first_imgCategories: Letters to the Editor, Opinion While promoting his movie at the Cannes Film Festival, Spike Lee during a press conference launched into a profanity-laced tirade against President Trump. These vitriolic attacks have become common by the Hollywood community. It plays well in front of a leftist crowd like Cannes. But ultimately, his inflammatory commentary only exacerbates the divisive tone and further divides the nation’s political differences.The media will never challenge Lee to explain facts that contradict the narrative that Trump is a racist, such as the record unemployment of African-Americans and Hispanics, the huge drop in enrollment of the food stamp program or the increase in wages for the working class. These achievements are the opposite of the agenda of a white supremacist. Yet Lee and countless leftists continue to smear the president with this ubiquitous charge, while the media is happy to provide them with an unfettered platform.President Obama had the cool style and swagger that inspired millions to buy into his message of hope and change. But he failed to deliver any substantive results for the black community.For all his blunt talk and bluster, President Trump has delivered results that are making a positive difference in people’s day-to-day lives. The actions the president has taken to cut regulations and create jobs are much more significant than his clumsily spoken words that the media takes out of context in a concerted effort to paint him as a racist.William AikenSchenectadyMore from The Daily Gazette:Schenectady department heads: Budget cutbacks would further stress already-stretched departmentsEDITORIAL: Beware of voter intimidationSchenectady NAACP calls for school layoff freeze, reinstatement of positionsSchenectady, Saratoga casinos say reopening has gone well; revenue down 30%Schenectady High School senior class leaders look to salvage sense of normalcylast_img read more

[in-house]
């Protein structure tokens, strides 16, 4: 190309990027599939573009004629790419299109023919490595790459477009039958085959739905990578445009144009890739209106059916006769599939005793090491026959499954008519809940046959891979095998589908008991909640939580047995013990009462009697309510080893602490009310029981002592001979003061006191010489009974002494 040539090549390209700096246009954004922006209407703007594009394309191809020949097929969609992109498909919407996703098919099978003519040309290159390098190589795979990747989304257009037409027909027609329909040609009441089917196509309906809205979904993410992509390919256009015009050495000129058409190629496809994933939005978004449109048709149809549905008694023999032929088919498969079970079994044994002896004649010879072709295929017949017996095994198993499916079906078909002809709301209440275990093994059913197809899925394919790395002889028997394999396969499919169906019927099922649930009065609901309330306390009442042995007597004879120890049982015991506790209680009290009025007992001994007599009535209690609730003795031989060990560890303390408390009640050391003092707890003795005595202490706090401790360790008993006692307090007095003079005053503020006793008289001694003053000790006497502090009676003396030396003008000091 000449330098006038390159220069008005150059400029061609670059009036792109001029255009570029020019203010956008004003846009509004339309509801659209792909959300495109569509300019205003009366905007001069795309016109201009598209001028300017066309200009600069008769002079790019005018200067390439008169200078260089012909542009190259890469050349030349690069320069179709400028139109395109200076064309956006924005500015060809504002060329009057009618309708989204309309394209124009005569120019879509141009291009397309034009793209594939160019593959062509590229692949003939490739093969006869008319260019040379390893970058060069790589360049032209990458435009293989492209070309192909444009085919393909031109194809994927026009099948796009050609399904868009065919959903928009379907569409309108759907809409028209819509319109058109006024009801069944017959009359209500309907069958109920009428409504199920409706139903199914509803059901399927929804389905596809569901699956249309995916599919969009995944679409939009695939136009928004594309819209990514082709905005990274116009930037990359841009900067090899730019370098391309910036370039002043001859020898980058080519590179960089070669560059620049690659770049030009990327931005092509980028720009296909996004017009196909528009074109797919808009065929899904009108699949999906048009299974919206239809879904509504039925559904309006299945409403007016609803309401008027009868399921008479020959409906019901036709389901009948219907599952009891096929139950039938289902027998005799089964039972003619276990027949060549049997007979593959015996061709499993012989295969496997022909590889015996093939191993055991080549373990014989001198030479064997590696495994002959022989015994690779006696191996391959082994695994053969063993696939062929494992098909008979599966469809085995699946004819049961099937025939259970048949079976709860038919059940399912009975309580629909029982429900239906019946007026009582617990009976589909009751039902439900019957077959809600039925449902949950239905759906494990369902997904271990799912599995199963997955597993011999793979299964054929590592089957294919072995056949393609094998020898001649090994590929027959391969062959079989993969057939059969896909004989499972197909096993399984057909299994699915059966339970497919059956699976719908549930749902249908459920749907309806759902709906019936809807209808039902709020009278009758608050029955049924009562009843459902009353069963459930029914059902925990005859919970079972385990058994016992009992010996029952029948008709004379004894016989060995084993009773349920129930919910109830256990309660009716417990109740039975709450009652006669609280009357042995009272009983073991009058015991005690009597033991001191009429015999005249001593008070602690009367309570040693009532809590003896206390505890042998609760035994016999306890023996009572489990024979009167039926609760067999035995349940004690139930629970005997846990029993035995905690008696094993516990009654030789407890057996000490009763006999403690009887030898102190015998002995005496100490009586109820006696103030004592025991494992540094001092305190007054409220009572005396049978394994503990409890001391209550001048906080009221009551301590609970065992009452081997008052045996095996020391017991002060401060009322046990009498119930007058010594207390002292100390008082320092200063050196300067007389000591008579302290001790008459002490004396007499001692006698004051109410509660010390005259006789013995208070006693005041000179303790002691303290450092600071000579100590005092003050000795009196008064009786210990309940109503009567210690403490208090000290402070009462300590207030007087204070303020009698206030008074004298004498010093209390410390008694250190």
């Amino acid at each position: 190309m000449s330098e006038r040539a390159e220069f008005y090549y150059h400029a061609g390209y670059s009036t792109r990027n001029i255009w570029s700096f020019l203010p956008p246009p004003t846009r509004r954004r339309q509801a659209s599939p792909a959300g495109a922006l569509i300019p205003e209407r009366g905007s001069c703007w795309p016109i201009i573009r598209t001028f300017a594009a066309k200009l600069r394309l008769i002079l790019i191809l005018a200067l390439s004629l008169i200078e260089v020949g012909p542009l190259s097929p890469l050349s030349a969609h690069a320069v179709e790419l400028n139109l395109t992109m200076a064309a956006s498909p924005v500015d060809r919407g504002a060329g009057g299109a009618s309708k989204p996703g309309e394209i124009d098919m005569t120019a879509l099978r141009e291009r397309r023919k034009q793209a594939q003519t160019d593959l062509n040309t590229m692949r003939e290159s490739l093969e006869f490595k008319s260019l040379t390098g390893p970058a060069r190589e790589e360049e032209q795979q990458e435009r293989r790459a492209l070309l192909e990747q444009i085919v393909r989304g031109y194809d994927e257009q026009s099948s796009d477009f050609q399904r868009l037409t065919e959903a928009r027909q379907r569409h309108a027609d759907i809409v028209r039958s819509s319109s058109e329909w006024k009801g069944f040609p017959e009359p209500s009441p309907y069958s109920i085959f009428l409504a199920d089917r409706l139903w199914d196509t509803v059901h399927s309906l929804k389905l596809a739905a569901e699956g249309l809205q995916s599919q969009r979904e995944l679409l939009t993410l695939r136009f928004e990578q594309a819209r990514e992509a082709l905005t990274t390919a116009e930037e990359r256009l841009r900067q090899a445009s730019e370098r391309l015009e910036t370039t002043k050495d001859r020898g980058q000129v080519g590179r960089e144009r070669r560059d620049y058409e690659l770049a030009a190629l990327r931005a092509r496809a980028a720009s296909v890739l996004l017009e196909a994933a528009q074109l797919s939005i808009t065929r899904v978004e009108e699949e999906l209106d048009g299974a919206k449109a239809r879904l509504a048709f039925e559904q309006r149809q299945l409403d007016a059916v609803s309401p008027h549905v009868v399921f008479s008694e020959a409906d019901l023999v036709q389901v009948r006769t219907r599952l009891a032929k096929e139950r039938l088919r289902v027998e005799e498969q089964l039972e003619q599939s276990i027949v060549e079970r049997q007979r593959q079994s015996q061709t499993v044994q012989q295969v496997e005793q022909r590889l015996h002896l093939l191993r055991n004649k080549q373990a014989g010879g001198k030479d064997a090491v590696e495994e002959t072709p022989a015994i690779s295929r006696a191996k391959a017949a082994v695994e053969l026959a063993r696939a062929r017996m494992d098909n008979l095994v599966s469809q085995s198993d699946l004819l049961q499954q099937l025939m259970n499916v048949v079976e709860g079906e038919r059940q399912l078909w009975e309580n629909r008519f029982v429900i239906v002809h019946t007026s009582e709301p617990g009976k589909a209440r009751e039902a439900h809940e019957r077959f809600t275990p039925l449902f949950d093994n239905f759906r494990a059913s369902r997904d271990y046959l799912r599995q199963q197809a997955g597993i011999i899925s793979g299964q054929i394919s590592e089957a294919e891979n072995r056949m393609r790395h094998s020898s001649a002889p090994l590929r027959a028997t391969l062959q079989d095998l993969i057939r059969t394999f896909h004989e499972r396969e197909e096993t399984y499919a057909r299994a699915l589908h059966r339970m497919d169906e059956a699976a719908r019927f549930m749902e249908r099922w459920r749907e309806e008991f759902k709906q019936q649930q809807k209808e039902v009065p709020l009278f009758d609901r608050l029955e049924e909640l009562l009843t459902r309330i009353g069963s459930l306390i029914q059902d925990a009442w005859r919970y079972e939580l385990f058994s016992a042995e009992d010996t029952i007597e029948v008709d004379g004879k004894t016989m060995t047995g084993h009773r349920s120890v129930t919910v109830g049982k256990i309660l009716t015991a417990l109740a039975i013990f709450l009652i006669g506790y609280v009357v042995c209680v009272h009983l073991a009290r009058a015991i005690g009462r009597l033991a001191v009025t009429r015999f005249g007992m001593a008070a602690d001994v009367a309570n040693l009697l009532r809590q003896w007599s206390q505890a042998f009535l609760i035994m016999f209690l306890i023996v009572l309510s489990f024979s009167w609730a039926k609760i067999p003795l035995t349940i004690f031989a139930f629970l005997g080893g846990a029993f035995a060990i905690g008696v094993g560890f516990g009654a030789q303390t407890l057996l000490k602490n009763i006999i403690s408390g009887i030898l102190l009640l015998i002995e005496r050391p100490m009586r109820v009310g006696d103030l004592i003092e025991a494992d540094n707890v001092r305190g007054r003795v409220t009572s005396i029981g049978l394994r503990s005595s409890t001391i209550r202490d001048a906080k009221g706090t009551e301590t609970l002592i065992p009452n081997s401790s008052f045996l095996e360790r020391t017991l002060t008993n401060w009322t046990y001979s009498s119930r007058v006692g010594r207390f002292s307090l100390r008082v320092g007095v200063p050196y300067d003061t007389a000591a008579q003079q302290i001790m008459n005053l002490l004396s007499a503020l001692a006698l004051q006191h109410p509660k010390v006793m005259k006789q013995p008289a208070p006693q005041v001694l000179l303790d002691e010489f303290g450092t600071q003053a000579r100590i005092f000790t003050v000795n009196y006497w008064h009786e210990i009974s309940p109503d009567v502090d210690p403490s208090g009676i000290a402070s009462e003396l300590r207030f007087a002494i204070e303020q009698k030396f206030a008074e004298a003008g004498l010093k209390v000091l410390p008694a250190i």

Agents of gloom

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Royal & Sun set to take 25% Moorfield stake

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Ashtenne chalks up 24% rise in profits

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Entrepreneur set to bid for M&S City flagship

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New fund manager takes PUT into higher league

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Regional Development Agencies – more action and less talk

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Regeneration: A town on the mend